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March 18th, 2009
06:00 PM ET

Pope: Condoms aren't solution to AIDS; they make it worse

FROM CNN's Jack Cafferty:

It's time for the Catholic Church to enter the 21st century; or at least try to drag itself out of the 13th. On his first trip to Africa, Pope Benedict XVI said condoms are not a solution to the AIDS epidemic; rather, they make it worse.

Pope Benedict XVI believes condoms hinder the AIDS crisis.

In his first public comments on condom use, the pope told reporters that AIDS "is a tragedy that cannot be overcome by money alone, and that cannot be overcome through the distribution of condoms, which even aggravates the problems." Huh?

Since becoming pope four years ago, Benedict has stressed that the church is on the front lines of the battle against AIDS; with the Vatican encouraging sexual abstinence as the way to stop the disease from spreading.

Obviously that message hasn't delivered the desired results in Africa where parts of the continent have been ravaged by AIDS. Not to mention right here in our nation's capital: a new report shows three percent of Washington D.C.'s residents have HIV or AIDS. That translates to almost 3,000 people for every 100,000 population. That figure represents a "severe epidemic." One health official says Washington's rates are higher than parts of West Africa - and "on par with Uganda and some parts of Kenya."

Here’s my question to you: The pope says condoms aren't the solution to AIDS; they make it worse. Is he right?

Interested to know which ones made it on air?

FULL POST


Filed under: Pope Benedict XVI
March 18th, 2009
05:00 PM ET

Your economic questions for Pres. Obama?

President Barack Obama heads to California today where he'll hold a couple of town hall-style meetings and answer questions from ordinary Americans about the economy, among other things.

President Obama will answer questions from ordinary California citizens.

Although a visit to California is usually a breeze for a Democratic president, Mr. Obama should probably prepare himself for a good grilling. California - which, on its own, is the world's eighth-largest economy - has been ravaged by the recession, a housing meltdown and double-digit unemployment. The president's trip also comes while the public is outraged over the $165 million in bonuses given to AIG executives.

Americans have plenty of worries about the economy. A new CNN-Opinion Research Corporation poll shows 63 percent of those surveyed say the economy is the most important issue facing the country.

When asked what the top economic concern is, 36 percent of Americans say unemployment, 20 percent say inflation, 16 percent say the mortgage crisis, 14 percent say the stock market, and 11 percent say taxes.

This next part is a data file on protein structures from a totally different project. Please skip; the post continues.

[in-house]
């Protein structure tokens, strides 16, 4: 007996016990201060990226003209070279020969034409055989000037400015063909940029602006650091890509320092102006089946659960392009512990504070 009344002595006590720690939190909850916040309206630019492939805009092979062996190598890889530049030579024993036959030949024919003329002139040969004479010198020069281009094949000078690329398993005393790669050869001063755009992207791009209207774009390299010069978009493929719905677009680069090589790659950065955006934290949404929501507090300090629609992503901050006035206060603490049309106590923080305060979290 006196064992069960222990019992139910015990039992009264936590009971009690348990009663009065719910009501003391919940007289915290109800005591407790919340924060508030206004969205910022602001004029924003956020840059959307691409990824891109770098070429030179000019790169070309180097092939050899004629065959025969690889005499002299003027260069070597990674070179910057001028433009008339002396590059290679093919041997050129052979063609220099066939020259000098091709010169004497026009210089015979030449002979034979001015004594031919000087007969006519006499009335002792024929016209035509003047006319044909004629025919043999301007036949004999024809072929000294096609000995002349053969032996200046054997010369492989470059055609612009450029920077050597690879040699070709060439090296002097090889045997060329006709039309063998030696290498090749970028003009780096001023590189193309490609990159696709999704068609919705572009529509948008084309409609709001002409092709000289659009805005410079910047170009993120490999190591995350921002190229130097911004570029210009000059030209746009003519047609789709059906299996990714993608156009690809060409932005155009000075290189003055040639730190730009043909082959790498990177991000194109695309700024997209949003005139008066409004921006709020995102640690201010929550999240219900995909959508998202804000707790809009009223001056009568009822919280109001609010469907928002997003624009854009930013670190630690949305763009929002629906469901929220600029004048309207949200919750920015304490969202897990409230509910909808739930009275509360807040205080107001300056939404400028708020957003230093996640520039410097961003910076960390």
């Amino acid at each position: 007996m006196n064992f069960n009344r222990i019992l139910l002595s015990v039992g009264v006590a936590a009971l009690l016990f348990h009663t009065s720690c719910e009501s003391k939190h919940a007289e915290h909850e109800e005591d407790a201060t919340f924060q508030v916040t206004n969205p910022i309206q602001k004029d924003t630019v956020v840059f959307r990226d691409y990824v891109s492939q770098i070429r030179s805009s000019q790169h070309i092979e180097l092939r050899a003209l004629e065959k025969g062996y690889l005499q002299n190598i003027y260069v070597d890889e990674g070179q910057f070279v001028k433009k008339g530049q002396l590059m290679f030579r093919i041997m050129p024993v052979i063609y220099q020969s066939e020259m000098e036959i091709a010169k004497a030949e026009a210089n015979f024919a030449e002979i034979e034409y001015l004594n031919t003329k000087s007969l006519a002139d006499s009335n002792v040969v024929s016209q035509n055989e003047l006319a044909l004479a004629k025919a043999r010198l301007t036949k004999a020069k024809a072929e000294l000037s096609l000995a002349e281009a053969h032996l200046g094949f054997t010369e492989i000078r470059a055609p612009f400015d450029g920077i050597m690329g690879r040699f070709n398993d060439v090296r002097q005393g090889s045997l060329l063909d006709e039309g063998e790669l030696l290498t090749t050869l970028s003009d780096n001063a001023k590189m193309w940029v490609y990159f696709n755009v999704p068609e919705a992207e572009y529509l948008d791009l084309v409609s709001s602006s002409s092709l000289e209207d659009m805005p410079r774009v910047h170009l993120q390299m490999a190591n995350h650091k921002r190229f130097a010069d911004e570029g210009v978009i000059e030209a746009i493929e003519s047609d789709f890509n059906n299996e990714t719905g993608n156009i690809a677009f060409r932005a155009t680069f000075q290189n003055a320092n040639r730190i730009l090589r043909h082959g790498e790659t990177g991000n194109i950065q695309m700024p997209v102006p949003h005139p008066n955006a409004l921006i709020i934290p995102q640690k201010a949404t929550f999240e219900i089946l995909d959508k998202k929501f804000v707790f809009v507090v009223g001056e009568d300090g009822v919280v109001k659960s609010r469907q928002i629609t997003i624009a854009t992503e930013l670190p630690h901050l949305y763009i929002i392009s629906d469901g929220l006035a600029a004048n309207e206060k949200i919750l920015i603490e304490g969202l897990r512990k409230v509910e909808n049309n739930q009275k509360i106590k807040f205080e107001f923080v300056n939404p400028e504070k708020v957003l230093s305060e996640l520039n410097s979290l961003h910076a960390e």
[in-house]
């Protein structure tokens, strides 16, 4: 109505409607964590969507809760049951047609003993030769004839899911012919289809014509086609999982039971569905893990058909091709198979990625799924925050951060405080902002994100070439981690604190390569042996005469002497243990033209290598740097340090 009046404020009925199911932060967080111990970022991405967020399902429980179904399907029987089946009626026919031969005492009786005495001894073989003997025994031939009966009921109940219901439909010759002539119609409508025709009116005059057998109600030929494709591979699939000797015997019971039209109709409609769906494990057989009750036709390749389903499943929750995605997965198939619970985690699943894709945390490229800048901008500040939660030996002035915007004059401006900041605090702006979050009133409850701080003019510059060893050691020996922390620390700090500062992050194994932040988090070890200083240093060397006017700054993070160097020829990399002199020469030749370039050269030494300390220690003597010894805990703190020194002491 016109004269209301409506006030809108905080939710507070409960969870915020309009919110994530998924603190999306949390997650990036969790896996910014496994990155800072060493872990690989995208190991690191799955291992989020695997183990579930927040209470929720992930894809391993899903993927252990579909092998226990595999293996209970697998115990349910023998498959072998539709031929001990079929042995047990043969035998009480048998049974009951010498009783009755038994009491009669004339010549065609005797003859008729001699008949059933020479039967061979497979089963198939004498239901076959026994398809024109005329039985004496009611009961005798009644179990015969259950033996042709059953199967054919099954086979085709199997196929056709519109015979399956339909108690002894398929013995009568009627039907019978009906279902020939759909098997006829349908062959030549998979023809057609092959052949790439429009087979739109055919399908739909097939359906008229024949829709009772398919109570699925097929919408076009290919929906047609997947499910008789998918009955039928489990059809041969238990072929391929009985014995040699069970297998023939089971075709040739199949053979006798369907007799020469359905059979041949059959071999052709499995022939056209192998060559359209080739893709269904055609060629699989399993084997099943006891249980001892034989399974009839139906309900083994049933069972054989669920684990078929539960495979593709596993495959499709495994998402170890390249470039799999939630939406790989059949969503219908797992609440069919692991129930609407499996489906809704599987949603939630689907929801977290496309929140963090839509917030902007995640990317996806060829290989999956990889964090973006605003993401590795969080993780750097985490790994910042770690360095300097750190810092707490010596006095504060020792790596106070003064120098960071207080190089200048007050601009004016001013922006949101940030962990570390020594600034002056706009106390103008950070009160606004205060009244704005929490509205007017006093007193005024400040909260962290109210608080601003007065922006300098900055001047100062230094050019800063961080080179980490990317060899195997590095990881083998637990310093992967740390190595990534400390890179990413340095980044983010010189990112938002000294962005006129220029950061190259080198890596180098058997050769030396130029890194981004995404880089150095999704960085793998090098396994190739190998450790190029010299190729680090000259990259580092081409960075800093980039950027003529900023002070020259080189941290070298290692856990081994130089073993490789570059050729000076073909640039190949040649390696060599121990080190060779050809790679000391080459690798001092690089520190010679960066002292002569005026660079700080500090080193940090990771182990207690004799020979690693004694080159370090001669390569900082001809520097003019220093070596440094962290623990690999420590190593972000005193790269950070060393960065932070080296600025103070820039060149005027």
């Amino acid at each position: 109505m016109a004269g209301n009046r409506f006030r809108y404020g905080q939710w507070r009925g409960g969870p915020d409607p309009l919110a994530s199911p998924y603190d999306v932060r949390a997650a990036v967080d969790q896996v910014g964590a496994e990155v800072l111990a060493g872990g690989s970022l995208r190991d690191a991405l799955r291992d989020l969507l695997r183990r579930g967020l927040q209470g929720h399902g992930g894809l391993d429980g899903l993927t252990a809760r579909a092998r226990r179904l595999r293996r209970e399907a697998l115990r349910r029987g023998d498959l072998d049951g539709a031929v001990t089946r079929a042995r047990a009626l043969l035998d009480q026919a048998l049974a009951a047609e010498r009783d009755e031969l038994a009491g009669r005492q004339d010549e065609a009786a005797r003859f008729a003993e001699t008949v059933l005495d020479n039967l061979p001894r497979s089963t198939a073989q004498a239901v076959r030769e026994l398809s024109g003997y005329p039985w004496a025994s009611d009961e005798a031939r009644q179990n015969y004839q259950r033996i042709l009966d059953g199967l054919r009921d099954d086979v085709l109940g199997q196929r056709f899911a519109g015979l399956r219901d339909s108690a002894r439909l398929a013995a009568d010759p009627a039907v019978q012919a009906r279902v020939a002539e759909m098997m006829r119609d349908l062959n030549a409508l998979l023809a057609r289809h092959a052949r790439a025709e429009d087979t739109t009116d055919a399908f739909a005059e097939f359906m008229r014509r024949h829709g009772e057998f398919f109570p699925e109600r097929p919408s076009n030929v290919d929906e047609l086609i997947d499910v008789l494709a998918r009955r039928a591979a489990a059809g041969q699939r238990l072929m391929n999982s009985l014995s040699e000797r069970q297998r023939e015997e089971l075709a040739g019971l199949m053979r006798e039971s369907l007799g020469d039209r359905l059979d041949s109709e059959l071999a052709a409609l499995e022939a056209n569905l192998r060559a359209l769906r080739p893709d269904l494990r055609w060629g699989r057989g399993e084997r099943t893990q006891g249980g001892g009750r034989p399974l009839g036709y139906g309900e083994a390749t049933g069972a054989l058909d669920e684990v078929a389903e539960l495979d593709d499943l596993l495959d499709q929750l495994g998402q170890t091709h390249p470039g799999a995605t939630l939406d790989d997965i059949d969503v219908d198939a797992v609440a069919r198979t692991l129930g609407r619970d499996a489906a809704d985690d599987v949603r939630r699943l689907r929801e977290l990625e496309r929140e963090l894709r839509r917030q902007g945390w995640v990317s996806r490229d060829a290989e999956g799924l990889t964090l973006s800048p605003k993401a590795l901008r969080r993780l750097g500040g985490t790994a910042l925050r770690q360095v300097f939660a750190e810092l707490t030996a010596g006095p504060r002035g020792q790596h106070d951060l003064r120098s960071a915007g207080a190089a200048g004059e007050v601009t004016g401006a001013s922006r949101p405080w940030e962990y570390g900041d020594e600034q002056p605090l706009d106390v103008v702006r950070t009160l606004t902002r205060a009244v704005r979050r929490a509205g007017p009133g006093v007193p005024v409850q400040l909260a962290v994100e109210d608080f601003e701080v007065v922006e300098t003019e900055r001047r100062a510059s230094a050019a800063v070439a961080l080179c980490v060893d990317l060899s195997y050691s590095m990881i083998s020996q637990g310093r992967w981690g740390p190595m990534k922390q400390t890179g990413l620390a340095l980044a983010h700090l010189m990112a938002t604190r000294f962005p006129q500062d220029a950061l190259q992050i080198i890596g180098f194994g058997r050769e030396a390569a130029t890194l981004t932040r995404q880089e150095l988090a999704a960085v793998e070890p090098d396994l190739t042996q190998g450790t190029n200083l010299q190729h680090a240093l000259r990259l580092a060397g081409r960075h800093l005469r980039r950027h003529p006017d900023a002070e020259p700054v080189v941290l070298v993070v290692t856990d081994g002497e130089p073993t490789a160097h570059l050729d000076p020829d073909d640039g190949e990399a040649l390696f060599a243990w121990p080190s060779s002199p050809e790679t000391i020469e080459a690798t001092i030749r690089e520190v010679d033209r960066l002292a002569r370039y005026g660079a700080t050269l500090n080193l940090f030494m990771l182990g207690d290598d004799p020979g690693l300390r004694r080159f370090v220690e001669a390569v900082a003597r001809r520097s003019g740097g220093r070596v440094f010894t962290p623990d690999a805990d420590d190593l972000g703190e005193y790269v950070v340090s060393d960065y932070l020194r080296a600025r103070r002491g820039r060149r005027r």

In addition to the town hall meetings, President Obama is scheduled to appear on 'The Tonight Show' with Jay Leno tomorrow night, making him the first sitting president to hit the late-night talk show circuit.

It's all part of the White House's effort to sell its economic plan to Main Street.

Here’s my question to you: What would you tell the president about the economic situation where you live?

Interested to know which ones made it on air?

FULL POST


Filed under: Economy • President Barack Obama
March 18th, 2009
04:00 PM ET

Washington to blame for AIG bonus scandal?

FROM CNN's Jack Cafferty:

As outrage over AIG bonuses reaches a fever pitch, many are now wondering why our leaders in Washington didn't do more to prevent the situation in the first place. The Obama administration says that it didn't know until a couple of weeks ago that AIG executives were set to receive $165 million in bonuses.

Cafferty: Why didn’t our leaders in D.C. do more to prevent this situation?

They say that Treasury Secretary Tim Geithner found out last Tuesday; and the president learned of all this on Thursday, just a day before the controversial retention payments went through. But Geithner was running the New York Federal Reserve Bank last fall when AIG got a high-interest loan of 85 billion dollars to help prevent collapse - along with its first installment of federal bailout money.

And none of these folks must watch CNN because in late January, Mary Snow did a story on this very program about the insurance giant paying hundreds of millions of dollars in bonuses to its financial products unit.

And then there's Congress... When some lawmakers tried to prevent bonuses in the stimulus bill last month they actually made an exception for pre-existing contracts. Democrat Chris Dodd - who proposed the executive compensation provision - insists that he did not include that exemption clause. He says he doesn't know how it got there; as do several other Democratic sources.

Dodd and then candidate-Barack Obama were the top recipients of AIG political contributions in 2008 - each getting more than $100,000.

And there's more... The Senate had passed a bipartisan amendment that would have taxed bonuses on any company getting federal bailout money if the company didn't pay back the bonus money to the government; but that was stripped from the stimulus bill during closed-door meetings. This is bordering on insanity.

Here’s my question to you: How much is Washington to blame for the AIG bonus scandal?

Interested to know which ones made it on air?

FULL POST


Filed under: Bailout • Washington